SH: My number one referral was always to an acupuncturist. Physical therapy and acupuncture compliment each other. So, if someone is plateauing or not doing well in PT, acupuncture might get them over that bump, and vice versa. Acupuncture loosens the body and helps reduce sensitivity of the nervous system, and sometimes acupuncture patients need exercise intervention.
The rest of the group are PTs, and we also have an orthopedic surgeon. For the latter, as much as there is overlap, there are a lot of differences in what he brings to the table. Not a lot of our patients need surgery, and he’s not operation happy. But it’s still important to get that info!
SBS: How do you feel about cross training from a PT’s perspective?
SH: Practicing in multiple disciplines is a fantastic thing. If you’re doing yoga and Crossfit, that’s wonderful. It’s a great blend. If you think about it, the guy who can bench press 300 pounds is probably the guy who needs to go to yoga because he needs to wash his back! Or, when I used to teach anatomy to yoga teachers, a yogi could put the back of her head on her feet but didn’t have the stability to back it up. She needs strength training.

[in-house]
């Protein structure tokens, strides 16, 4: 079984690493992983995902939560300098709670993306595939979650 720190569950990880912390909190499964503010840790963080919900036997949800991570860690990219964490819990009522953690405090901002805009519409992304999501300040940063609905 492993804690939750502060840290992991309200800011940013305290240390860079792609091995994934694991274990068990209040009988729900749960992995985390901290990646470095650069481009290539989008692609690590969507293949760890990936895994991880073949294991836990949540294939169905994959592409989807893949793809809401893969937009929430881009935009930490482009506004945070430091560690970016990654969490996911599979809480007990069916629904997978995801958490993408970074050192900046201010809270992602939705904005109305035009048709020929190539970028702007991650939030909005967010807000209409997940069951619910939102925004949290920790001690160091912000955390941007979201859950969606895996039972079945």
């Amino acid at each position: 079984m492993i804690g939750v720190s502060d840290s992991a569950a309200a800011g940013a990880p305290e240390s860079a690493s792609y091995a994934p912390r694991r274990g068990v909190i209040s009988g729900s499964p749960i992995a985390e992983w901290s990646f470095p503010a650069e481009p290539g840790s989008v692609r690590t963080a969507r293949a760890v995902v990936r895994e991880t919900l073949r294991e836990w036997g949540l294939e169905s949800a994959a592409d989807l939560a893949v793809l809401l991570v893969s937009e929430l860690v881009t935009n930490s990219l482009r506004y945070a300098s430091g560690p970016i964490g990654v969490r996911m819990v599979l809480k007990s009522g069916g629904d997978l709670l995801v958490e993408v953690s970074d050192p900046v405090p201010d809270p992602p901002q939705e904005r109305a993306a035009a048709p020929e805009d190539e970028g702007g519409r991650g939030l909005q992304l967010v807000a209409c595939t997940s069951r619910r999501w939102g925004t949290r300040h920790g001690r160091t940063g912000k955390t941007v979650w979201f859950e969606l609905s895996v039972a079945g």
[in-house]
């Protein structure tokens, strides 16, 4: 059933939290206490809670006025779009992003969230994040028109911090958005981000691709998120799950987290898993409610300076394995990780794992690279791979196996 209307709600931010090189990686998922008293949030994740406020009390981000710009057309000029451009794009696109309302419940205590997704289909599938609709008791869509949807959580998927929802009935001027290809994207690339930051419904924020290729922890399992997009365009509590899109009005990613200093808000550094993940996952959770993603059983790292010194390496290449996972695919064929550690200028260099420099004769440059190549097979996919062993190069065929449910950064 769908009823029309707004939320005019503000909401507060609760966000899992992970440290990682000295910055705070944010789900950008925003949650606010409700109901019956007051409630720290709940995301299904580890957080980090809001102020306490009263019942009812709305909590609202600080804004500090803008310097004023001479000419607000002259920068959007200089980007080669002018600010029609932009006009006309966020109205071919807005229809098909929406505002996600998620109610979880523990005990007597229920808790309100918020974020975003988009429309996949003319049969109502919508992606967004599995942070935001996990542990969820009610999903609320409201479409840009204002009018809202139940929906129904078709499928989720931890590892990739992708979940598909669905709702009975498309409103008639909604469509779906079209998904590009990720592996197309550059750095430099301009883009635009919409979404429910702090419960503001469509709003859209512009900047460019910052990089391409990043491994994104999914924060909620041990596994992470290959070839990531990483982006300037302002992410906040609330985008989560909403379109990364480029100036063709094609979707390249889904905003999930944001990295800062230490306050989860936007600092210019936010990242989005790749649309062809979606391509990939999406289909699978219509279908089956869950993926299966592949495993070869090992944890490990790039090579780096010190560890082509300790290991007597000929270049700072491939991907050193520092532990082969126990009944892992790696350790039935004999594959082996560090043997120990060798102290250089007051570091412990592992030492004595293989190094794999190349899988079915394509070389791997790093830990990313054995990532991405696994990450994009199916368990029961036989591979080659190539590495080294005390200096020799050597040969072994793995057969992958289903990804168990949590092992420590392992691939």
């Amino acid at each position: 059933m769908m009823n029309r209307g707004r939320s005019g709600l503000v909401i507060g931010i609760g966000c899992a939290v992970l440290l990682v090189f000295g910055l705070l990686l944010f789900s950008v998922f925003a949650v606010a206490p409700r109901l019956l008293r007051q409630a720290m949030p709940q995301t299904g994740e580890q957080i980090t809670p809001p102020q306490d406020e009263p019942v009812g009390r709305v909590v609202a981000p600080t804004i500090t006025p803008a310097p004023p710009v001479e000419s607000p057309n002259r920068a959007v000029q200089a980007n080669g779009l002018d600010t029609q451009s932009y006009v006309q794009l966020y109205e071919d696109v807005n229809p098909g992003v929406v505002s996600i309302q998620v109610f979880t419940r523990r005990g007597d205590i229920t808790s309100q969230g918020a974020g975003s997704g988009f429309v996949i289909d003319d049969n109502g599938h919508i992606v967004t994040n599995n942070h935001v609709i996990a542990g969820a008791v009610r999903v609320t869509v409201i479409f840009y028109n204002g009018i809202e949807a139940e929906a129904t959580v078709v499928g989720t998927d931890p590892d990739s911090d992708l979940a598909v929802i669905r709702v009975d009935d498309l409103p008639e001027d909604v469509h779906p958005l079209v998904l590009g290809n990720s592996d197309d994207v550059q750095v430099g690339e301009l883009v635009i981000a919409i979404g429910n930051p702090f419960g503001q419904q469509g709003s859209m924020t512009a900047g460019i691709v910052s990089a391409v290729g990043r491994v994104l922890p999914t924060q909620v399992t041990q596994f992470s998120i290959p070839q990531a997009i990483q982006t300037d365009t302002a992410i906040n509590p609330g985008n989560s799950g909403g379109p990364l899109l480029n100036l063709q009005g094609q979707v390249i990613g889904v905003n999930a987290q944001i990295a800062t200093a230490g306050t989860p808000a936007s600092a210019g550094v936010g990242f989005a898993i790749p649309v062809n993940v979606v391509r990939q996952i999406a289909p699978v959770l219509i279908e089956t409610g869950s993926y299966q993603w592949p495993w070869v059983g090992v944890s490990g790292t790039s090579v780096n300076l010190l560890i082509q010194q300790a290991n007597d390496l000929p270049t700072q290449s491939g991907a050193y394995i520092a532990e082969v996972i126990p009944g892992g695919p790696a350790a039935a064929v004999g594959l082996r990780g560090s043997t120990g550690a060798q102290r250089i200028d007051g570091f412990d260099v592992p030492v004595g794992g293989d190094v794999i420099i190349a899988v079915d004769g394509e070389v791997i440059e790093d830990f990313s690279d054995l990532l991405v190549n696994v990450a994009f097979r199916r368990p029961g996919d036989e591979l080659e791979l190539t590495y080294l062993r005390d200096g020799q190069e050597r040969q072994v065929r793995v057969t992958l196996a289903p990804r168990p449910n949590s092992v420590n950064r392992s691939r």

And that’s where it’s interesting. We like to feel good about what we’re doing, so we go to our strongest areas. But then we are neglecting our weaknesses. That’s why things like Classpass are great. You can work on areas you’ve avoided for so long.
SBS: Are there any downfalls of cross training?